Black Ash Basket-Making Demonstration: The Emerald Ash Borer

Black Ash Basket-Making Demonstration: The Emerald Ash Borer and Its Effects on Basketmakers (BEG)
Renee "Wasson" Dillard, Little Traverse Bay Bands of Odawa Indians

Creating black ash baskets is a complex process that involves the spirit as much as the hands and eyes. It all begins with the materials. The appearance of the emerald ash borer into the Great Lakes region has threatened the process of traditional Anishinaabek black ash basket making, which is about 75% process and 25% weaving. In this workshop Renee will share her knowledge of basket making while weaving a basket, and will discuss the influences of the emerald ash borer on the processing of basket making materials. She will discuss how the insect is changing the future of basket making and how Tribes are addressing these changes.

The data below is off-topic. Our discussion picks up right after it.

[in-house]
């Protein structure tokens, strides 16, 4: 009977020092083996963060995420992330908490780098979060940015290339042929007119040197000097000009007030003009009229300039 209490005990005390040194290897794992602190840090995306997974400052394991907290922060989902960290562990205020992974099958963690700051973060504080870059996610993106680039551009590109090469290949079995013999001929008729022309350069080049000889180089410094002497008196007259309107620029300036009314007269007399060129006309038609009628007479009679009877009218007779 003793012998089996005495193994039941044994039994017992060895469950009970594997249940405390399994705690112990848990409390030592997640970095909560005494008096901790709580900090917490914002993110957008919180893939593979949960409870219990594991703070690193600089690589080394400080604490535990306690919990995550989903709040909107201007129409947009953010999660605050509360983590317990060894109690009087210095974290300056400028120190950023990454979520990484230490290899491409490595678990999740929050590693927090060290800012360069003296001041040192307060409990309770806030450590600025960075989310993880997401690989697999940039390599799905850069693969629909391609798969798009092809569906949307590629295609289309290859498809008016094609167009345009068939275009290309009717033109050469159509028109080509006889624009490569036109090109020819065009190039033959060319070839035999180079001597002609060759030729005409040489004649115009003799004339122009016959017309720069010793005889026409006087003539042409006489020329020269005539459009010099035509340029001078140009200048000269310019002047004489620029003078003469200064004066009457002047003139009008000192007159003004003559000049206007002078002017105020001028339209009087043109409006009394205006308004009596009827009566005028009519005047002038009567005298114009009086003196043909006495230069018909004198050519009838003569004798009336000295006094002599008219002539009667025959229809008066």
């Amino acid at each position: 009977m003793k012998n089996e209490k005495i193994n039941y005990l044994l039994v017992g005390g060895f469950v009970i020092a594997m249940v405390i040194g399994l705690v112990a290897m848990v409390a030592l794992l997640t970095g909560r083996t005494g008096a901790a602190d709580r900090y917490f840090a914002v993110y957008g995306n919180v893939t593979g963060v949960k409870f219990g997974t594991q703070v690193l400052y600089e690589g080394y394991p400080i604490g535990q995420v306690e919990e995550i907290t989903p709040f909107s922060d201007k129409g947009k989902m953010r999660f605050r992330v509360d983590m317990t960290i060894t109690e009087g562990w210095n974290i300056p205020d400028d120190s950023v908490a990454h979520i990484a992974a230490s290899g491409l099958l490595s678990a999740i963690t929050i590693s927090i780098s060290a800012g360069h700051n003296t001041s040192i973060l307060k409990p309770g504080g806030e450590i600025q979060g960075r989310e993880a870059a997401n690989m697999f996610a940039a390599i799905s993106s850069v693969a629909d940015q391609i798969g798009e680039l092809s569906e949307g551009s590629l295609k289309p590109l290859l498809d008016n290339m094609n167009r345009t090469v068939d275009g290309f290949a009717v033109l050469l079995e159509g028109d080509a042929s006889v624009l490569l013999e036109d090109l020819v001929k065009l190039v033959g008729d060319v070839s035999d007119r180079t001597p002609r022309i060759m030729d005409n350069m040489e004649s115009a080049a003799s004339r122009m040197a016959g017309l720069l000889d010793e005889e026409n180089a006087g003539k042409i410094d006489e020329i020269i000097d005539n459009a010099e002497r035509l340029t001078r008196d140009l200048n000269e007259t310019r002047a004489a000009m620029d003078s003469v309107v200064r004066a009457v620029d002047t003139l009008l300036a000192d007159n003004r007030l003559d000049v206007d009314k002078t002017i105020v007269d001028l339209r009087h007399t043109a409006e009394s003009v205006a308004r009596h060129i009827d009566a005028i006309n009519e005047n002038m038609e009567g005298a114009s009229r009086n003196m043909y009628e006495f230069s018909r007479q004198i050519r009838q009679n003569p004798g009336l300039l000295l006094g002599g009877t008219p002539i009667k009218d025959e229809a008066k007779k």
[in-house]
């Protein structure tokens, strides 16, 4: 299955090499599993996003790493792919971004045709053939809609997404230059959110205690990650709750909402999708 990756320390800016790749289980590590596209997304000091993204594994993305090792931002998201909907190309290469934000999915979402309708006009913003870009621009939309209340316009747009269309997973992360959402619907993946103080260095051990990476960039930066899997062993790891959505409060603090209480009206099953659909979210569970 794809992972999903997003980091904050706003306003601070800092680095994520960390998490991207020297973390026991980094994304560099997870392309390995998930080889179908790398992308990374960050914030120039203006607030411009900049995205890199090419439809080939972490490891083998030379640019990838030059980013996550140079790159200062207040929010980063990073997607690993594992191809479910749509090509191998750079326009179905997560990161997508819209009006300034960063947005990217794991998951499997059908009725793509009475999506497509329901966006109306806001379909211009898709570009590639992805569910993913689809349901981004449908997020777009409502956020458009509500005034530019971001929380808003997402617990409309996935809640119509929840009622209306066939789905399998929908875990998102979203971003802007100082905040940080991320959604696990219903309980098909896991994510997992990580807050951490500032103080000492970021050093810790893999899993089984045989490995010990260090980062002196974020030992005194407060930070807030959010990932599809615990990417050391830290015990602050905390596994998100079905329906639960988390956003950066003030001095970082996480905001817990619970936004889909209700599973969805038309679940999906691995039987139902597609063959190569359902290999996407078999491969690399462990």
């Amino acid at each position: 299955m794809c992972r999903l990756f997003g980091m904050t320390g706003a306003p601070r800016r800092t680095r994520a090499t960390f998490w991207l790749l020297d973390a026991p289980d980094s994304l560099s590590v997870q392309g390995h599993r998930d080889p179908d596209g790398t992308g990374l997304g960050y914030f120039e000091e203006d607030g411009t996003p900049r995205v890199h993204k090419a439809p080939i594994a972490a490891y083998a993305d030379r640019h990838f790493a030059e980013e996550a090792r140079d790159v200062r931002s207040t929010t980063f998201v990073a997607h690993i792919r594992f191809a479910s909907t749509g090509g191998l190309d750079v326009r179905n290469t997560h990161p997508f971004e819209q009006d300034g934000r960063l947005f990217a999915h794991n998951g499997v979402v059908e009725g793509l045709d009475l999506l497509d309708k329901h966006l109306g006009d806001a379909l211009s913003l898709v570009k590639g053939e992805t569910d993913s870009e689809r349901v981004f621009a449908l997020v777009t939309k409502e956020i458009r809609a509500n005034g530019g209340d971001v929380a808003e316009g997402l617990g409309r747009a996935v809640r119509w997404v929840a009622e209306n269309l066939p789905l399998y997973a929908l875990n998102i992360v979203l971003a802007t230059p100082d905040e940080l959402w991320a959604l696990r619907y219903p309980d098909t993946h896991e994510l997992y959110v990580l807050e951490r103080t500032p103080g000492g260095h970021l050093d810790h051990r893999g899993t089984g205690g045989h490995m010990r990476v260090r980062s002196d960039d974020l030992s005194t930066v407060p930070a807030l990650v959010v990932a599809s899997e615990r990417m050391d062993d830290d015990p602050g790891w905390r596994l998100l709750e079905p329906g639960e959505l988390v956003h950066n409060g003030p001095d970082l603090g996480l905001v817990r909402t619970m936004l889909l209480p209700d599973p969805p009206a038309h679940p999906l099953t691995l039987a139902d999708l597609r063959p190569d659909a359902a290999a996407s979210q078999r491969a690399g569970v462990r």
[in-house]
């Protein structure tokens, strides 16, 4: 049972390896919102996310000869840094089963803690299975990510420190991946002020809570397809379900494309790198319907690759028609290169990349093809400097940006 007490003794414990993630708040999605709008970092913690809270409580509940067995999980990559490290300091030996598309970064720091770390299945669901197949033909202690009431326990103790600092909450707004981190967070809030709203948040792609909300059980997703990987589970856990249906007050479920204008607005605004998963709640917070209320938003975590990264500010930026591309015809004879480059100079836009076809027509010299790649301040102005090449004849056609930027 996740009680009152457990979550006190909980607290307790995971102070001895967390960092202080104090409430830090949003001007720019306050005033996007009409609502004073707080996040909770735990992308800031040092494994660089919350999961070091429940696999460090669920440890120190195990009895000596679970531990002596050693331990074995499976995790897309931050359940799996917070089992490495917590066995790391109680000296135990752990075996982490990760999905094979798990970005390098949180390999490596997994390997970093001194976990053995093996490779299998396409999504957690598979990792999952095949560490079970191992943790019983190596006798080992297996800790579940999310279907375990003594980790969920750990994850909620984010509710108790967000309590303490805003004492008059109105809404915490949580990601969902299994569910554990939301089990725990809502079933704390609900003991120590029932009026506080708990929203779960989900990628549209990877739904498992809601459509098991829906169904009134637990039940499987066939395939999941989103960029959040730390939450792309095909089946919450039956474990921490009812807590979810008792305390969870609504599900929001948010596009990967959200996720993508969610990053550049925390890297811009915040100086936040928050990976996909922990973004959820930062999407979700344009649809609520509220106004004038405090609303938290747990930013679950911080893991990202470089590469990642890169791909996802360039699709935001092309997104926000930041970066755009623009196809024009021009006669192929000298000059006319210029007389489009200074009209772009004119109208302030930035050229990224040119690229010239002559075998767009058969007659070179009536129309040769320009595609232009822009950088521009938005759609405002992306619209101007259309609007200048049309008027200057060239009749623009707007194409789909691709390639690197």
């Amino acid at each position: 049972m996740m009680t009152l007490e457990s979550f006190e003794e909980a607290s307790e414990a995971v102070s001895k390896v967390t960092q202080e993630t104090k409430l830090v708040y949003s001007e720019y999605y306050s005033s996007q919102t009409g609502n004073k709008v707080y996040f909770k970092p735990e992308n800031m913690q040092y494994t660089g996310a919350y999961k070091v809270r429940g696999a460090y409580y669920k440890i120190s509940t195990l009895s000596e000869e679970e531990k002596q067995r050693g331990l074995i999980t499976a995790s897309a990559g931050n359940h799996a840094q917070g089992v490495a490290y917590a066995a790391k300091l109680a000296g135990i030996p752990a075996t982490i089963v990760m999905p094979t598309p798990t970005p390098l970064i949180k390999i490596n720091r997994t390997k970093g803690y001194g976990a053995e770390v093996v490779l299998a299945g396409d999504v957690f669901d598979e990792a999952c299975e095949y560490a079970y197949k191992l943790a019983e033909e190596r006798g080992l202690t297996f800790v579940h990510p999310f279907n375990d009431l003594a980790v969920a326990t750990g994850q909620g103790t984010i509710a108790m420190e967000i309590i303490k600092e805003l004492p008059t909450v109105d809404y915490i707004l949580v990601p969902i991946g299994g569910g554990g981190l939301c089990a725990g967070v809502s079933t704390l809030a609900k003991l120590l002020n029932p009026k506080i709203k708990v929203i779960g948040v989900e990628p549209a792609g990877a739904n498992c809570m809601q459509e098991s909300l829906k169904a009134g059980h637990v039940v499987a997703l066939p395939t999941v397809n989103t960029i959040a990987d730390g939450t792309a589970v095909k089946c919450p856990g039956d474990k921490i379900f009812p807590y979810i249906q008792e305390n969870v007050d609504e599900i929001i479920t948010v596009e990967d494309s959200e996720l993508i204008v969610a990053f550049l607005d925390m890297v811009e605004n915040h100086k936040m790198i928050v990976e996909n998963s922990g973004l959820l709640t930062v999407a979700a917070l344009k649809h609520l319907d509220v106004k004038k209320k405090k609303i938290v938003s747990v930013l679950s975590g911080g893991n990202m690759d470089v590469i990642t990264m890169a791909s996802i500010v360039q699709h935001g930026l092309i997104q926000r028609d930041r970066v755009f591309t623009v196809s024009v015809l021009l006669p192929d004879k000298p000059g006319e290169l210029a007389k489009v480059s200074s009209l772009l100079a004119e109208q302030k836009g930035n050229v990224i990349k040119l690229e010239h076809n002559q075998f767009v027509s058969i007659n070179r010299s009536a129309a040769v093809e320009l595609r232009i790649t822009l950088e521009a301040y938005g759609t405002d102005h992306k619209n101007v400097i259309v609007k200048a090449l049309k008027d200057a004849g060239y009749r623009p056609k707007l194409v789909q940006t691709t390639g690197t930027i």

Renee "Wasson" Dillard, Little Traverse Bay Bands of Odawa Indians
Renee Dillard is a citizen of the Little Traverse Bay Bands of Odawa Indians and an accomplished master finger weaver, black ash basket maker, culture bearer and educator. In addition to making black ash baskets, Renee weaves cedar bark and cattail and bulrush mats, makes birch bark boxes, and finger weaves sashes, a tradition she learned as a young girl from her mother. She is recognized for her dedicated, effective teaching and for passing on her skills to others within tribal communities and in museum programs, offering workshops to youth, adults and elders through powwows and artist-inresidencies. Renee is a 2010 recipient of the Michigan Heritage Award and a member of the Little Traverse Bay Bands of Odawa Indians Natural Resources Commission.